This week I had to look at the driving question and sub questions that will help guide my PBL. For my driving question, I have ” How will you and your band survive and establish the first civilization?” Prior to the PBL, students will have learned about the Paleolithic period and the PBL will take place at the beginning of the Neolithic Revolution. Early man went from moving in bands to establishing settlements. My PBL is about that transition from being nomadic to establishing a civilization.

During my work on my PBL and writing the driving question, I read that the question should be focused. I feel that it is focused and the sub questions help to keep the project focused too. Also, the project should be interesting to the students. Any time you have students work in pairs to create something new, they enjoy it. Also, the early man unit tends to be the most interesting to the students. With the organization and the intrigue, students will be hooked on this project.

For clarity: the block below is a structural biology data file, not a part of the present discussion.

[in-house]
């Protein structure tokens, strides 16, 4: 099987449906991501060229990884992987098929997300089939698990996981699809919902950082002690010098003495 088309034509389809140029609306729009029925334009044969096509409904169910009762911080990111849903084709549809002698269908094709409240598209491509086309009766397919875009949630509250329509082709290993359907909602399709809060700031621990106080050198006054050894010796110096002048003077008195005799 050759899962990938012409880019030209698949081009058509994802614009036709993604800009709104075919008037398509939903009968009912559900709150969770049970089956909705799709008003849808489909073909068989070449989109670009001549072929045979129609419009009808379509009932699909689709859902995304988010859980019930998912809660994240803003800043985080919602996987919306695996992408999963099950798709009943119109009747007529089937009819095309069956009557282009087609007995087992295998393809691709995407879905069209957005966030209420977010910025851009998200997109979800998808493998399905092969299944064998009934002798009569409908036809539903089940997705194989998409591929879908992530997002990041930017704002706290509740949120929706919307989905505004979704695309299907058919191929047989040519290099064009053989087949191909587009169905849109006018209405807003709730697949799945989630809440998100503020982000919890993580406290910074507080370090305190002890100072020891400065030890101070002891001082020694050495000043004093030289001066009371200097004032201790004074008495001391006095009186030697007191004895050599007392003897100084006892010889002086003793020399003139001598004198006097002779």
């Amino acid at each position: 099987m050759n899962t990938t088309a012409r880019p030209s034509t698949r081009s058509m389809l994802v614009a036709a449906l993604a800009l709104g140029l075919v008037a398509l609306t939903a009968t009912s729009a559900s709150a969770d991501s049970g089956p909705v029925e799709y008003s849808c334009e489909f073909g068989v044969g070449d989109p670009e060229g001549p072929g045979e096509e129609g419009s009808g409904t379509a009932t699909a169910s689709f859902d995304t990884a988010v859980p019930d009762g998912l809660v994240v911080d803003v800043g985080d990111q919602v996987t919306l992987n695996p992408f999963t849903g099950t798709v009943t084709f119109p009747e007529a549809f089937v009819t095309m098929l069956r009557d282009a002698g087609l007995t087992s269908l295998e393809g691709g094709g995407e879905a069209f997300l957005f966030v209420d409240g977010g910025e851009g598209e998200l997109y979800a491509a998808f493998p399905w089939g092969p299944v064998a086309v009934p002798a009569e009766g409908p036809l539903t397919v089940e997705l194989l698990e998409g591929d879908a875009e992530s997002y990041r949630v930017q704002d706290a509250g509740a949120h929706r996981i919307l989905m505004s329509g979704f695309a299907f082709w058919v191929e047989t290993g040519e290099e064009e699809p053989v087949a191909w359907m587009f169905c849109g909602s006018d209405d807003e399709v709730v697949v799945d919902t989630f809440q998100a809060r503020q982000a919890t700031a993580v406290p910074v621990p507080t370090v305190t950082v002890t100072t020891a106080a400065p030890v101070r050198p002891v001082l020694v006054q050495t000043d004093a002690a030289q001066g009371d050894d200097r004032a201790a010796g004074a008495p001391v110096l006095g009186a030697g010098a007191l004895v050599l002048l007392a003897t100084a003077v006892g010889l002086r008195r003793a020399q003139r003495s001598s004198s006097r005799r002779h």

Finally, as I was writing my sub questions, I thought about what activities the students would do as they are completing the project. The activities will help students create their final project, Paper Slides Video.

A Paper Slides Video is a student generated video where they create slides that have been illustrated. As they are creating their slides, they write a script for the narration that explains their illustrations. I have used this method in science, but they have been shorter videos and fewer students. The video that they are creating will be longer and require students to alternate jobs so that everyone has a role to completing the project.

Click on the link to see the Visual Project Organizer .